Lady Genevieve d'Valois
Opus Anglicanum, otherwise know as “English Work” was the crowning glory of England in the 13th and 14th centuries. It was demanded all over Europe by Princes, Kings and Church Leaders - including the Pope. It was among the most beautiful and expressive artwork ever to come out of England.
This highly valued style of needle work was at it’s height from 1250 - 1350 AD and was used primarily for ecclesiastical vestments. There are two major qualities to note about this particular style of needlework. One is it’s technical achievements and the extremely fine quality of materials used. These pieces were expensive to produce. However, they were so highly valued that the financiers of London considered them a great investment. The second quality to note is the beauty and expressiveness in the layout, design and execution of the work. The details of the design make it possible to see the emotions of the characters, which was exclusive to this style of embroidery in it’s time.
Another item of interest is that this art was one of the few occupations considered honorable for a woman. In fact the women who produced these works were often given great gifts and praises for their service. For the most part individuals only produced the smaller items such as embroidered bands, miters, cushions and purses. Noble ladies were often noted for their embroidered gifts and royal households were noted for employing embroideresses. Perhaps one of the most famous of these was Mable of Bury St. Edmonds. Her name is mentioned many times in the household records of Henry III and historians often cite her. She crafted items such as a chasuble, an offertory veil and many apparel items for the King such as a stole, collars and cuffs.
Items were also available for purchase through merchants. The merchants would commission certain types of embroidered items that were frequently purchased as gifts to churches and royalty. On a grander scale, there were several workshops that could be commissioned to do larger embroideries. This became quite profitable by the end of the 13th century when the Pope himself began demanding grand vestments of this style. These grand embroideries often included gold and silk thread, pearls and gemstones set in gold, enamels and silver plaques. These elaborate pieces often took several people years to complete. One example is the Altar frontal made for the Westminster Abbey in 1271, which took four women almost four years to complete.
The technique of Opus Anglicanum was fairly simple, though time consuming. It consists of two basic techniques. The first is underside couching or pulled couching, which was referred to as “couche rentre” that was often done in gold or silver thread. This new style allowed for a greater flexibility in design than previous methods and was often used for backgrounds. The second technique was a basic split stitch. This style was used for the primary designs. It was so finely done that it allowed for a never before seen accuracy in detail and shading that gave the effect of painting. Many of the surviving pieces were so finely done that they give the impression of stained glass. The embroideries were most often done on linen ground, although other materials were used, including silk twill and in later dates plain velvets. The threads used were gold, silver and colored silks. The materials used were the finest available, because only the finest work would do as a gift to God.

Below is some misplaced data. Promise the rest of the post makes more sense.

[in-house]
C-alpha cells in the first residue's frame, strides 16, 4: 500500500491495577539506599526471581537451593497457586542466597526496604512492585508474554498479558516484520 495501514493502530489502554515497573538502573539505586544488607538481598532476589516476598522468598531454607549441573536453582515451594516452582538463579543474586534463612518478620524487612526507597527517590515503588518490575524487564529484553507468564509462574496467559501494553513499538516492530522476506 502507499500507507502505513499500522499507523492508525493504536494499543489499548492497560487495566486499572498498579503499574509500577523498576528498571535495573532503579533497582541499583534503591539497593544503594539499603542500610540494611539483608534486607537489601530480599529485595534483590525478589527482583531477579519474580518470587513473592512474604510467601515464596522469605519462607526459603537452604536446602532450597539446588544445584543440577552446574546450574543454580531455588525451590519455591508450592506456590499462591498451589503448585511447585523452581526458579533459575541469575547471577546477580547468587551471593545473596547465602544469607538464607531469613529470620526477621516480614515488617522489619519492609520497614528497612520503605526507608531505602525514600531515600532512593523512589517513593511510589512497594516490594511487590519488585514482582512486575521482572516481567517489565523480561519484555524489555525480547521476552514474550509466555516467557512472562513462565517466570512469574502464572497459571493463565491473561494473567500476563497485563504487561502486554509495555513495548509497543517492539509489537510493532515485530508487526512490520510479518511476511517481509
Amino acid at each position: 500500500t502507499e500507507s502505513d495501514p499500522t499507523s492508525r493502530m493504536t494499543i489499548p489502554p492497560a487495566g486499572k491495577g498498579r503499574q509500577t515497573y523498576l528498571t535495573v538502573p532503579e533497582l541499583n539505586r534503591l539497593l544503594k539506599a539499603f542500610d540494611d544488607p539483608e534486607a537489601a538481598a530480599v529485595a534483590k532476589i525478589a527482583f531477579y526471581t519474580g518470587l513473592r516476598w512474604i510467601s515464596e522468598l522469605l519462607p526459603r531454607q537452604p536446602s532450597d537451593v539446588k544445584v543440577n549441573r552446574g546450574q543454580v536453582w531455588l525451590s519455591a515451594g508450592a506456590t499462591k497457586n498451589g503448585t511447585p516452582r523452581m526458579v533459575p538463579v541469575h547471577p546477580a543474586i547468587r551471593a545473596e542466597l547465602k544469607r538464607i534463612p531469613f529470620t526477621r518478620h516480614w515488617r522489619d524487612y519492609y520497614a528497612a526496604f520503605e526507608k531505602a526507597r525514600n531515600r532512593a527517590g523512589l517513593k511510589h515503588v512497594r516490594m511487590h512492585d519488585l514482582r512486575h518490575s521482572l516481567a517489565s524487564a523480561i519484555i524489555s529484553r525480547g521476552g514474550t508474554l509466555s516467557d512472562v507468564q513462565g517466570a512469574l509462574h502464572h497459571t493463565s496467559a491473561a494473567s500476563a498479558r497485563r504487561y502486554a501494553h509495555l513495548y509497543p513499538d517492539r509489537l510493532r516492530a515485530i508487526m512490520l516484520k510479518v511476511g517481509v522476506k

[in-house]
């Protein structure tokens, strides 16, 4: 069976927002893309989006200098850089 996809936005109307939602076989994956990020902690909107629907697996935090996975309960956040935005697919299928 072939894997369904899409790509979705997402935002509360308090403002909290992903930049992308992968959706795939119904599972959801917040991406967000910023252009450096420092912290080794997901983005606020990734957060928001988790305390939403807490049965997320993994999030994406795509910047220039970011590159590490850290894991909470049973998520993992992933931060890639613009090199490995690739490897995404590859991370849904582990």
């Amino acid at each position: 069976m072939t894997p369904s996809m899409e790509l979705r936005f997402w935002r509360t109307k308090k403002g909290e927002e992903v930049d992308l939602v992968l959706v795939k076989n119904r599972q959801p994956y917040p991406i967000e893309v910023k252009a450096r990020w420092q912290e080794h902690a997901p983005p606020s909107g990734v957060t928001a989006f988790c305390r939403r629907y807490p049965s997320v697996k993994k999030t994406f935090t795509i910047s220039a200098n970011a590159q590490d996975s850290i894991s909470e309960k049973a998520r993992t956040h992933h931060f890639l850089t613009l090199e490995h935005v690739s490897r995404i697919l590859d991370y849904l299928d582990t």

As time will tell all good things must come to an end and so does the story of Opus Anglicanum. The biggest factor in it’s demise was the coming of the Black Death in 1348, which wiped out the massive workshops that had flourished. There were several other contributing factors as well. One was that there was a huge strain on resources and availability of materials due to the Hundred Years War. There was also a desire for quicker methods and cheaper materials, so many more items could be produced. The final straw was the growing influence of fine Italian velvets and brocades, which needed much less decoration to be fabulous. Despite its loss of popularity, Opus Anglicanum will remain one of the greatest achievements and most beautiful arts of England.
Staniland, Kay. Medieval Craftsmen, Embroiderers. British Museum Press, London. 1991.
Synge, Lanto. Art of Embroidery, History of Style and Technique. The Royal School of Needlework Antique Collectors Club, Woodbridge, England. 2001.
Wardle, Patricia. Guide To English Embroidery. Victoria & Albert Museum Press, London. 1970.
Wilson, Erica. Erica Wilson’s Embroidery Book. Charles Scribner Sons, New York. 1973.
(All copyright privileges remain with the author. Copyright 2004 Valerie Renfro, also known as Genevieve d'Valois)